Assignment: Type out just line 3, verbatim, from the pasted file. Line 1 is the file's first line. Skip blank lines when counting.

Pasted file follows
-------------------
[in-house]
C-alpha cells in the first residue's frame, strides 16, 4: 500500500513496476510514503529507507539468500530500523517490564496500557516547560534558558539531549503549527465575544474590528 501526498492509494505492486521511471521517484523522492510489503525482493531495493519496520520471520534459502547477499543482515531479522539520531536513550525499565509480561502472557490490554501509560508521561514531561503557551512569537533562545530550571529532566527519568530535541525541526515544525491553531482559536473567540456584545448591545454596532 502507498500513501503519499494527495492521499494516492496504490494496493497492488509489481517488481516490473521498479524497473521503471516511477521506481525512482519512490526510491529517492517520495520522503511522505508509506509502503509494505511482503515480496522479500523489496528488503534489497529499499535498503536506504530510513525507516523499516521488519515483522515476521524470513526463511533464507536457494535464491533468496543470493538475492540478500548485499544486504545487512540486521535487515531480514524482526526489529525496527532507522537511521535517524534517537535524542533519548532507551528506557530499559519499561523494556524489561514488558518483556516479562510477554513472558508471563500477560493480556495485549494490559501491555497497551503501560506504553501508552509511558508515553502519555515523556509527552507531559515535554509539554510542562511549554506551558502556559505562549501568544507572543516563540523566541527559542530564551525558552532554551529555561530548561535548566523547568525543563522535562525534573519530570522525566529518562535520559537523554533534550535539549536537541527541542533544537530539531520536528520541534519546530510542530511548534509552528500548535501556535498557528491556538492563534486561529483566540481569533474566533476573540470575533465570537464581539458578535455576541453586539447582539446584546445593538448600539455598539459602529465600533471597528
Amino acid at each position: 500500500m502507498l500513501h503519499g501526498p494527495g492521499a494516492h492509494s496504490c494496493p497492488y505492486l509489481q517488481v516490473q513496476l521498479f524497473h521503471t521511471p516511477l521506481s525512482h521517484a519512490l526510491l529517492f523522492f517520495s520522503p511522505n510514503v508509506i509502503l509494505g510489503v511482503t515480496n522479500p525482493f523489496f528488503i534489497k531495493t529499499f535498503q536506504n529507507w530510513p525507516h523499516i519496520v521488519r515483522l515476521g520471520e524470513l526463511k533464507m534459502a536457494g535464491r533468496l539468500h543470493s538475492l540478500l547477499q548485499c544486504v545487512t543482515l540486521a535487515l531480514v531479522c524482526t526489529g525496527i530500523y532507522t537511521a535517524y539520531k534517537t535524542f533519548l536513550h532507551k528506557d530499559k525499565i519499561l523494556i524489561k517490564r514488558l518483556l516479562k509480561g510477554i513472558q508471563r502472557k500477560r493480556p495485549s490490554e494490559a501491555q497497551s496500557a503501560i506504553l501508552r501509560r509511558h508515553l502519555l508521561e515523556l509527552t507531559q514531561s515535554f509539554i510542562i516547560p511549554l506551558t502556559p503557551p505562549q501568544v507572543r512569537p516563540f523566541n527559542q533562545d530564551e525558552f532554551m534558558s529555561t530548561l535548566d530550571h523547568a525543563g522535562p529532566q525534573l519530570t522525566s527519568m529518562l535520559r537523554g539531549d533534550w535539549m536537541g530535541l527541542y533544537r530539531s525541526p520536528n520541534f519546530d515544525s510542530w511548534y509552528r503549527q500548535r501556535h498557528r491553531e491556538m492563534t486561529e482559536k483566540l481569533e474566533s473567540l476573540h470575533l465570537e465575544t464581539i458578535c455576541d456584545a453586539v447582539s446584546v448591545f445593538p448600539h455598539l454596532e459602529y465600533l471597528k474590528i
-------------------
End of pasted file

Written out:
Amino acid at each position: 500500500m502507498l500513501h503519499g501526498p494527495g492521499a494516492h492509494s496504490c494496493p497492488y505492486l509489481q517488481v516490473q513496476l521498479f524497473h521503471t521511471p516511477l521506481s525512482h521517484a519512490l526510491l529517492f523522492f517520495s520522503p511522505n510514503v508509506i509502503l509494505g510489503v511482503t515480496n522479500p525482493f523489496f528488503i534489497k531495493t529499499f535498503q536506504n529507507w530510513p525507516h523499516i519496520v521488519r515483522l515476521g520471520e524470513l526463511k533464507m534459502a536457494g535464491r533468496l539468500h543470493s538475492l540478500l547477499q548485499c544486504v545487512t543482515l540486521a535487515l531480514v531479522c524482526t526489529g525496527i530500523y532507522t537511521a535517524y539520531k534517537t535524542f533519548l536513550h532507551k528506557d530499559k525499565i519499561l523494556i524489561k517490564r514488558l518483556l516479562k509480561g510477554i513472558q508471563r502472557k500477560r493480556p495485549s490490554e494490559a501491555q497497551s496500557a503501560i506504553l501508552r501509560r509511558h508515553l502519555l508521561e515523556l509527552t507531559q514531561s515535554f509539554i510542562i516547560p511549554l506551558t502556559p503557551p505562549q501568544v507572543r512569537p516563540f523566541n527559542q533562545d530564551e525558552f532554551m534558558s529555561t530548561l535548566d530550571h523547568a525543563g522535562p529532566q525534573l519530570t522525566s527519568m529518562l535520559r537523554g539531549d533534550w535539549m536537541g530535541l527541542y533544537r530539531s525541526p520536528n520541534f519546530d515544525s510542530w511548534y509552528r503549527q500548535r501556535h498557528r491553531e491556538m492563534t486561529e482559536k483566540l481569533e474566533s473567540l476573540h470575533l465570537e465575544t464581539i458578535c455576541d456584545a453586539v447582539s446584546v448591545f445593538p448600539h455598539l454596532e459602529y465600533l471597528k474590528i